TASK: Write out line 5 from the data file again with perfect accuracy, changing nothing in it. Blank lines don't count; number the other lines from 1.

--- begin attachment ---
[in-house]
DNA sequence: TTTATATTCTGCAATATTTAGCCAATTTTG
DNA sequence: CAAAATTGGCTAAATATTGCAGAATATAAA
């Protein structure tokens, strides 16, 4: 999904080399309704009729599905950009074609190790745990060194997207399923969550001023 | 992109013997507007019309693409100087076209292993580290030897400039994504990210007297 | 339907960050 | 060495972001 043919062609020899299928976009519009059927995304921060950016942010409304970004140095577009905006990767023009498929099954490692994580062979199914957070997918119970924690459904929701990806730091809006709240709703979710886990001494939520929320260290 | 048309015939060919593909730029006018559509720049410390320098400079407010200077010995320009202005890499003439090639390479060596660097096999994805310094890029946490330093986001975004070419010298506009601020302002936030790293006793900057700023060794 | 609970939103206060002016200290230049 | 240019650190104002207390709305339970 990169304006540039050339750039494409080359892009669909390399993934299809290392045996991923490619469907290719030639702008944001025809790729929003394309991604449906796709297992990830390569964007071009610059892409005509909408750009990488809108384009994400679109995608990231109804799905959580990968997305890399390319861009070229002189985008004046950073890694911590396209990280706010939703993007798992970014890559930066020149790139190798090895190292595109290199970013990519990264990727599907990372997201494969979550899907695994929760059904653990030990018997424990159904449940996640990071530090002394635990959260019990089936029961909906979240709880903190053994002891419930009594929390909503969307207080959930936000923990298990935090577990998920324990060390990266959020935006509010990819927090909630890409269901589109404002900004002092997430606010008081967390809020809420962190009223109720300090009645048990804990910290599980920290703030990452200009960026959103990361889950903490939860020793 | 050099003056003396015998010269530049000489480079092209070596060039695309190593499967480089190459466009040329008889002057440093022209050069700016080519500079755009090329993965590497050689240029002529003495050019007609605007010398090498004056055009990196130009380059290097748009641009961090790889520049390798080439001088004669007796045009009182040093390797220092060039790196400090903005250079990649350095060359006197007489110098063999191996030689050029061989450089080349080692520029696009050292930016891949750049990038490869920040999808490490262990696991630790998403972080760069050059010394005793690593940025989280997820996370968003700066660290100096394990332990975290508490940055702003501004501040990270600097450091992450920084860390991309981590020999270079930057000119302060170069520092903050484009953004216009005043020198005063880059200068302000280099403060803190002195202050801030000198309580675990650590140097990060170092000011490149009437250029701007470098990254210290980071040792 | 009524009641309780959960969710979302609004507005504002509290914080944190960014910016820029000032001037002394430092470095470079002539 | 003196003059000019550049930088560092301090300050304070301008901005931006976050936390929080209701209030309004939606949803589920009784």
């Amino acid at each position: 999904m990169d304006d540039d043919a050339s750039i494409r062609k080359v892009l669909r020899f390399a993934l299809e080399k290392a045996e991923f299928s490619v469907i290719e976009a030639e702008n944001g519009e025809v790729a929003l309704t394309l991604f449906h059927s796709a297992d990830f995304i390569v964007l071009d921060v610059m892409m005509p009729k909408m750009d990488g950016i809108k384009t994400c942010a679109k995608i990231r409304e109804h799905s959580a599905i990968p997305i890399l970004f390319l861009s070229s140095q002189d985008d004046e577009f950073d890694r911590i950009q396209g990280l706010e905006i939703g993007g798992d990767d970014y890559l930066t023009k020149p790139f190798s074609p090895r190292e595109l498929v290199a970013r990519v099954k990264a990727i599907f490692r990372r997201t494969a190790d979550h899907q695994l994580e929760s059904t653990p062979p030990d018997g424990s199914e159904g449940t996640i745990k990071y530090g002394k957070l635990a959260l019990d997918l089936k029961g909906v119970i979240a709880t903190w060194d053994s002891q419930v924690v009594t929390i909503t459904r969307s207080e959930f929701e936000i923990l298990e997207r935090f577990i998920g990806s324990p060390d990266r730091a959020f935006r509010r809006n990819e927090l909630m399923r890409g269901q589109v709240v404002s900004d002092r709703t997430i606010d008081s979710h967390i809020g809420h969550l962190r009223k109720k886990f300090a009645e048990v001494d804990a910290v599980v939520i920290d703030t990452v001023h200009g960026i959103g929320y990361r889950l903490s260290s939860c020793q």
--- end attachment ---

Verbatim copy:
């Amino acid at each position: 999904m990169d304006d540039d043919a050339s750039i494409r062609k080359v892009l669909r020899f390399a993934l299809e080399k290392a045996e991923f299928s490619v469907i290719e976009a030639e702008n944001g519009e025809v790729a929003l309704t394309l991604f449906h059927s796709a297992d990830f995304i390569v964007l071009d921060v610059m892409m005509p009729k909408m750009d990488g950016i809108k384009t994400c942010a679109k995608i990231r409304e109804h799905s959580a599905i990968p997305i890399l970004f390319l861009s070229s140095q002189d985008d004046e577009f950073d890694r911590i950009q396209g990280l706010e905006i939703g993007g798992d990767d970014y890559l930066t023009k020149p790139f190798s074609p090895r190292e595109l498929v290199a970013r990519v099954k990264a990727i599907f490692r990372r997201t494969a190790d979550h899907q695994l994580e929760s059904t653990p062979p030990d018997g424990s199914e159904g449940t996640i745990k990071y530090g002394k957070l635990a959260l019990d997918l089936k029961g909906v119970i979240a709880t903190w060194d053994s002891q419930v924690v009594t929390i909503t459904r969307s207080e959930f929701e936000i923990l298990e997207r935090f577990i998920g990806s324990p060390d990266r730091a959020f935006r509010r809006n990819e927090l909630m399923r890409g269901q589109v709240v404002s900004d002092r709703t997430i606010d008081s979710h967390i809020g809420h969550l962190r009223k109720k886990f300090a009645e048990v001494d804990a910290v599980v939520i920290d703030t990452v001023h200009g960026i959103g929320y990361r889950l903490s260290s939860c020793q």